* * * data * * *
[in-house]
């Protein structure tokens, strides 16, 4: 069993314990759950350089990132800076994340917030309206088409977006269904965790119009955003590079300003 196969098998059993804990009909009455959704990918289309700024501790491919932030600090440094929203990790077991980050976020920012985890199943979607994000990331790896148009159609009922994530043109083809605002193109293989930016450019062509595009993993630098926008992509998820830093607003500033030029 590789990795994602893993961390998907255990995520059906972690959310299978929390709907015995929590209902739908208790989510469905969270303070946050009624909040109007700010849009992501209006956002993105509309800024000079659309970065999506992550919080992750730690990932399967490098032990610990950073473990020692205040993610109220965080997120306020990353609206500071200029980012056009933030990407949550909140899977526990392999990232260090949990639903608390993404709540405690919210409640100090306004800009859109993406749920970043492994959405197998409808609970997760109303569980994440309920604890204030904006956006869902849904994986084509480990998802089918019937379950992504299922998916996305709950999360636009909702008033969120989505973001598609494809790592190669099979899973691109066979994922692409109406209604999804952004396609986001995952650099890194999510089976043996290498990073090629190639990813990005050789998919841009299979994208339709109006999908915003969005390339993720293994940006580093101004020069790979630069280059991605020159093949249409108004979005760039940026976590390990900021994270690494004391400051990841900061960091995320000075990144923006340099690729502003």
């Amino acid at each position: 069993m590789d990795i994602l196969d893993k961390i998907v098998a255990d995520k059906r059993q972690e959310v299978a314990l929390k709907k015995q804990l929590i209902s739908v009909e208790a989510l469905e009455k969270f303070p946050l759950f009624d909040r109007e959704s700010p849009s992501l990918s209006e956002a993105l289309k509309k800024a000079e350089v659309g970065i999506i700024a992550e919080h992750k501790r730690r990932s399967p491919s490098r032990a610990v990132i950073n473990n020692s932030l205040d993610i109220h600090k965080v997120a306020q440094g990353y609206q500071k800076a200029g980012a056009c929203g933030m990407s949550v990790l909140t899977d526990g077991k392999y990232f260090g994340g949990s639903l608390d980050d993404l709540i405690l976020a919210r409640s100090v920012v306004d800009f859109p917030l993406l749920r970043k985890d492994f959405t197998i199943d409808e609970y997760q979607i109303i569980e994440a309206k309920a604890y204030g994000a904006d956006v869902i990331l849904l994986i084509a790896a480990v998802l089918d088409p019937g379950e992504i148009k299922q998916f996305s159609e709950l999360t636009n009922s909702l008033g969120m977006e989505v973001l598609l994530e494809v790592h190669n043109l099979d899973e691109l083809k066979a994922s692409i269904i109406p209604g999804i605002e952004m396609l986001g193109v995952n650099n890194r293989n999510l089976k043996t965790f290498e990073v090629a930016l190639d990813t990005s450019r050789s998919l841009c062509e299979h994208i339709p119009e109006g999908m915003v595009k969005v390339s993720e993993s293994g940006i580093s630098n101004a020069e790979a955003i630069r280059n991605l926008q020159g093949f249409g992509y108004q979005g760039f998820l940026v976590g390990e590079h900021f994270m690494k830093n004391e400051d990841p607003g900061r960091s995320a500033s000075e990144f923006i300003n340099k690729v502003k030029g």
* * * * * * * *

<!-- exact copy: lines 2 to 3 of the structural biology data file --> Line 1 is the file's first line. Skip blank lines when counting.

């Protein structure tokens, strides 16, 4: 069993314990759950350089990132800076994340917030309206088409977006269904965790119009955003590079300003 196969098998059993804990009909009455959704990918289309700024501790491919932030600090440094929203990790077991980050976020920012985890199943979607994000990331790896148009159609009922994530043109083809605002193109293989930016450019062509595009993993630098926008992509998820830093607003500033030029 590789990795994602893993961390998907255990995520059906972690959310299978929390709907015995929590209902739908208790989510469905969270303070946050009624909040109007700010849009992501209006956002993105509309800024000079659309970065999506992550919080992750730690990932399967490098032990610990950073473990020692205040993610109220965080997120306020990353609206500071200029980012056009933030990407949550909140899977526990392999990232260090949990639903608390993404709540405690919210409640100090306004800009859109993406749920970043492994959405197998409808609970997760109303569980994440309920604890204030904006956006869902849904994986084509480990998802089918019937379950992504299922998916996305709950999360636009909702008033969120989505973001598609494809790592190669099979899973691109066979994922692409109406209604999804952004396609986001995952650099890194999510089976043996290498990073090629190639990813990005050789998919841009299979994208339709109006999908915003969005390339993720293994940006580093101004020069790979630069280059991605020159093949249409108004979005760039940026976590390990900021994270690494004391400051990841900061960091995320000075990144923006340099690729502003």
């Amino acid at each position: 069993m590789d990795i994602l196969d893993k961390i998907v098998a255990d995520k059906r059993q972690e959310v299978a314990l929390k709907k015995q804990l929590i209902s739908v009909e208790a989510l469905e009455k969270f303070p946050l759950f009624d909040r109007e959704s700010p849009s992501l990918s209006e956002a993105l289309k509309k800024a000079e350089v659309g970065i999506i700024a992550e919080h992750k501790r730690r990932s399967p491919s490098r032990a610990v990132i950073n473990n020692s932030l205040d993610i109220h600090k965080v997120a306020q440094g990353y609206q500071k800076a200029g980012a056009c929203g933030m990407s949550v990790l909140t899977d526990g077991k392999y990232f260090g994340g949990s639903l608390d980050d993404l709540i405690l976020a919210r409640s100090v920012v306004d800009f859109p917030l993406l749920r970043k985890d492994f959405t197998i199943d409808e609970y997760q979607i109303i569980e994440a309206k309920a604890y204030g994000a904006d956006v869902i990331l849904l994986i084509a790896a480990v998802l089918d088409p019937g379950e992504i148009k299922q998916f996305s159609e709950l999360t636009n009922s909702l008033g969120m977006e989505v973001l598609l994530e494809v790592h190669n043109l099979d899973e691109l083809k066979a994922s692409i269904i109406p209604g999804i605002e952004m396609l986001g193109v995952n650099n890194r293989n999510l089976k043996t965790f290498e990073v090629a930016l190639d990813t990005s450019r050789s998919l841009c062509e299979h994208i339709p119009e109006g999908m915003v595009k969005v390339s993720e993993s293994g940006i580093s630098n101004a020069e790979a955003i630069r280059n991605l926008q020159g093949f249409g992509y108004q979005g760039f998820l940026v976590g390990e590079h900021f994270m690494k830093n004391e400051d990841p607003g900061r960091s995320a500033s000075e990144f923006i300003n340099k690729v502003k030029g």